Mechanobiology of Pulmonary Fibrosis
This project aims to precisely define the spatial and temporal changes in tissue stiffness that accompany fibrosis and identify the signaling mechanisms that regulate mechanical activation of fibroblasts. Model systems are being used as well as human disease-derived cells and tissues.
Fibrosis is a pathobiological process common to many tissues and diseases that results in tissue remodeling and loss of function, often necessitating organ replacement or leading to end-stage disease. Fibrosis occurs predominantly in soft tissues, such as lung, liver, kidney, heart and skin, through fibroblast activation. Activated fibroblasts are contractile, proliferative and apoptosis-resistant, and are responsible for the excess deposition of extracellular matrix. Fibrosis dramatically stiffens soft tissues; this matrix stiffening by itself promotes fibroblast proliferation, matrix synthesis and contraction, establishing a feedback loop that amplifies this pathological process.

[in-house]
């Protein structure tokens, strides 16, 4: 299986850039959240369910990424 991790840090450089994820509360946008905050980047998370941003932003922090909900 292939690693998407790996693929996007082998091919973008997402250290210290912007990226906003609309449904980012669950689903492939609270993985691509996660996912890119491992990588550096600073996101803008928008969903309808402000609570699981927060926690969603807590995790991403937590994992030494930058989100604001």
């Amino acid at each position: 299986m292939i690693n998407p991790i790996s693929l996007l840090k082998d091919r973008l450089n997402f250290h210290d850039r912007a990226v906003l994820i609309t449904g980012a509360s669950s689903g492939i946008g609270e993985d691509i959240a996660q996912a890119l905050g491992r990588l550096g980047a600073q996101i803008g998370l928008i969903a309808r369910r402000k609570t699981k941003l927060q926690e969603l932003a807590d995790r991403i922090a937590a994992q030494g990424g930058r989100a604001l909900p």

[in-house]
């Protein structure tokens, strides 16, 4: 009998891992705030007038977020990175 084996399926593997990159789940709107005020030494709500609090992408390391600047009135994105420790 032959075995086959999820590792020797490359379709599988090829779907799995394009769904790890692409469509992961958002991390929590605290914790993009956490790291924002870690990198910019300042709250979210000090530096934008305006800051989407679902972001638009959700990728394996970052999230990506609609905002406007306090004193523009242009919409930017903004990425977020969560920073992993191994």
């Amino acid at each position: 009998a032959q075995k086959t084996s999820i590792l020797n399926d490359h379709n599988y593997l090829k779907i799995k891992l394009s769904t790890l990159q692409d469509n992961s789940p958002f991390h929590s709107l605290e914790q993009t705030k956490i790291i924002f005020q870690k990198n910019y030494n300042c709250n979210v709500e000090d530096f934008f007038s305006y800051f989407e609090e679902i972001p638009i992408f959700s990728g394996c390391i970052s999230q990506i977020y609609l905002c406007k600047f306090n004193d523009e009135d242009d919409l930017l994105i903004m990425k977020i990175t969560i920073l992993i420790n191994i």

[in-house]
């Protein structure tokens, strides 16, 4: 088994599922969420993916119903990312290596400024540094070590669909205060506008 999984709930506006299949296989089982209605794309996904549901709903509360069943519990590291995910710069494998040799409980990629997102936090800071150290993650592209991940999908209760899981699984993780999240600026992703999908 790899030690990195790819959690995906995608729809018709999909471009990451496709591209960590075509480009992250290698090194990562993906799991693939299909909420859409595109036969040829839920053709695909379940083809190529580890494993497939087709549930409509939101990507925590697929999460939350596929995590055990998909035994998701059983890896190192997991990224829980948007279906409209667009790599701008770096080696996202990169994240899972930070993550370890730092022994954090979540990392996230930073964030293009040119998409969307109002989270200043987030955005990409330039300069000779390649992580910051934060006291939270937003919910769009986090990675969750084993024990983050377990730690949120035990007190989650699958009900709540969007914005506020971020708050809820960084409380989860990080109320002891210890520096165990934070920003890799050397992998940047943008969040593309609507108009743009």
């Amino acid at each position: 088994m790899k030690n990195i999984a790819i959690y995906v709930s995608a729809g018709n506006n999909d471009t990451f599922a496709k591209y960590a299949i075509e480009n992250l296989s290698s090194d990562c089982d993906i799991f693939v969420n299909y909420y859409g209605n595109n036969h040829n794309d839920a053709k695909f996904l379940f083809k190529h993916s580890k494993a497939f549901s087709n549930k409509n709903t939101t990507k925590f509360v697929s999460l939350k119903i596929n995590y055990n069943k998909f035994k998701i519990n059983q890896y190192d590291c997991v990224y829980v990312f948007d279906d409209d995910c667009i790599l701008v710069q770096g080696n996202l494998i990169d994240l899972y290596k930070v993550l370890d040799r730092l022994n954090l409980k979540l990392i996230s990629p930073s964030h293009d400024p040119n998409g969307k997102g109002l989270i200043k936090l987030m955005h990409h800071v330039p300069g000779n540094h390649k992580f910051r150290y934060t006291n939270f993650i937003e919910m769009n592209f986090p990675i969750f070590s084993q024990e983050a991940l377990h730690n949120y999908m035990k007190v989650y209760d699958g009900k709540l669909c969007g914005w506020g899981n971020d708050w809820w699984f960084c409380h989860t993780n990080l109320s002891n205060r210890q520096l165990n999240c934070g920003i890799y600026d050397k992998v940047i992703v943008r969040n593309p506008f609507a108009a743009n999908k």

The long-term goal of this research is to elucidate molecular mechanisms of stiffness-dependent fibroblast activation, thus identifying novel regulators of fibrogenesis suitable for therapeutic targeting.